Ejeta is an agronomy professor at Purdue University in Indiana who will receive the $250,000 World Food Prize in a ceremony Oct. 15 in Des Moines at the Iowa State Capitol. He will be honored for his monumental contributions in the production of sorghum, one of the world's five principal cereal grains, which have dramatically enhanced the food supply of hundreds of millions of people in sub-Saharan Africa.

Ejeta is also being recognized for his "persistent efforts to foster economic development and the empowerment of subsistence farmers through the creation of agricultural enterprises in rural Africa." For more information on Ejeta and the World Food Prize, visit http://www.worldfoodprize.org/press_room/2009/june/ejeta.htm.

For more information on UICHR, visit http://international.uiowa.edu/centers/human-rights/ or call Joan Kjaer at 319-335-2026.

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'Taping the World' lecture series features Lucas Hilderbrand talk Oct. 15

Lucas Hilderbrand, assistant professor of film and media studies at the University of California, Irvine, will present a lecture titled "Joanie and Jackie and Everyone They Know: Video Chainletters as Feminist Community Network" as part of the International Programs series "Taping the World: The Global Legacy of a Neglected Technology." The lecture takes place at 4 p.m. Thursday, Oct. 15, in Room 102 of the English-Philosophy Building (EPB).

Hilderbrand is an assistant professor of visual studies and an affiliated faculty member of women's studies in the School of Humanities at the University of California, Irvine. His special areas of research interest are histories of technology, copyright, documentary, queer cultures and media, obscenity and video art.

This series is a major project initiative of International Programs, funded by the Stanley-UI Foundation Support Organization. John Durham Peters, chair of the UI Communications Studies Department, and Kembrew McLeod, associate professor in communication studies, both in the College of Liberal Arts and Sciences, are co-directors of the project, which investigates the cultural, historical, aesthetic and political imprint of tape recording as the single most important medium of sound recording in the last century.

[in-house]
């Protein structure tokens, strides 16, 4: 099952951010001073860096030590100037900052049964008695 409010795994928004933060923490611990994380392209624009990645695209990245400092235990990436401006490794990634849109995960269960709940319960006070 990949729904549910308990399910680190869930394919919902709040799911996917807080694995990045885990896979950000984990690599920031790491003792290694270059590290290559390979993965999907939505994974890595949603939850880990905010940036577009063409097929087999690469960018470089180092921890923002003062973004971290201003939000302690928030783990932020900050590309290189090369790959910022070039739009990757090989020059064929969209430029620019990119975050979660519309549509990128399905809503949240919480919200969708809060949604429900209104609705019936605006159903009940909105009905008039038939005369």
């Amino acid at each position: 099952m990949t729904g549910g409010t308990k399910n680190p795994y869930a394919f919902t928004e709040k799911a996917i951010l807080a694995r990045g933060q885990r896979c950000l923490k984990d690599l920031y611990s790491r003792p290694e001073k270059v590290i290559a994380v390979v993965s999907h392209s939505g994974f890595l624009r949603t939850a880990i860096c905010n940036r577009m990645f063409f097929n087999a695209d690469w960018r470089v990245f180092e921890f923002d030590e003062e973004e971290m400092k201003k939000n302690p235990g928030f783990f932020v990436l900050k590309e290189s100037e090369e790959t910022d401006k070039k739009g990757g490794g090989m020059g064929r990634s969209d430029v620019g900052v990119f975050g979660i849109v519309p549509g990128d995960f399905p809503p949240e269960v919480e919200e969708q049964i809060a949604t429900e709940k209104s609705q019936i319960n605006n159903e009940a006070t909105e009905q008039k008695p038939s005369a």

For more information, contact Joan Kjaer at 319-335-2026.

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Professor will discuss 'why social scientists write badly' Oct. 15

Michael Billig, professor of social sciences at Loughborough University, will deliver the 2009 Samuel L. Becker Distinguished Lecture in Communication Studies at 7:30 p.m. Thursday, Oct. 15, in Shambaugh Auditorium in the University of Iowa Main Library. He will speak on "Why Social Scientists Love to Write Badly."

The Becker lectureship was established in 2001 in honor of Sam Becker, professor emeritus of communication studies in the UI College of Liberal Arts and Sciences. It is awarded annually to a renowned individual who has made important contributions to the advancement of communication research.

Billig's work investigating the influence of ideology on everyday patterns of thinking in such diverse areas of inquiry as nationalism, psychoanalysis, prejudice and humor has been key to the discursive turn in the social sciences. It has made an impact on several fields, including psychology, sociology, political science and communication studies.

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Photos for At A Glance items, if available, may be found at http://www.flickr.com/photos/artsiowa/ (for arts news) or http://www.flickr.com/photos/uinews/ (for all other news).

Campus events are searchable on the UI Master Calendar: http://calendar.uiowa.edu.

Individuals with disabilities are encouraged to attend all UI-sponsored events. If you are a person with a disability who requires an accommodation to participate in a program, please contact the sponsoring department in advance.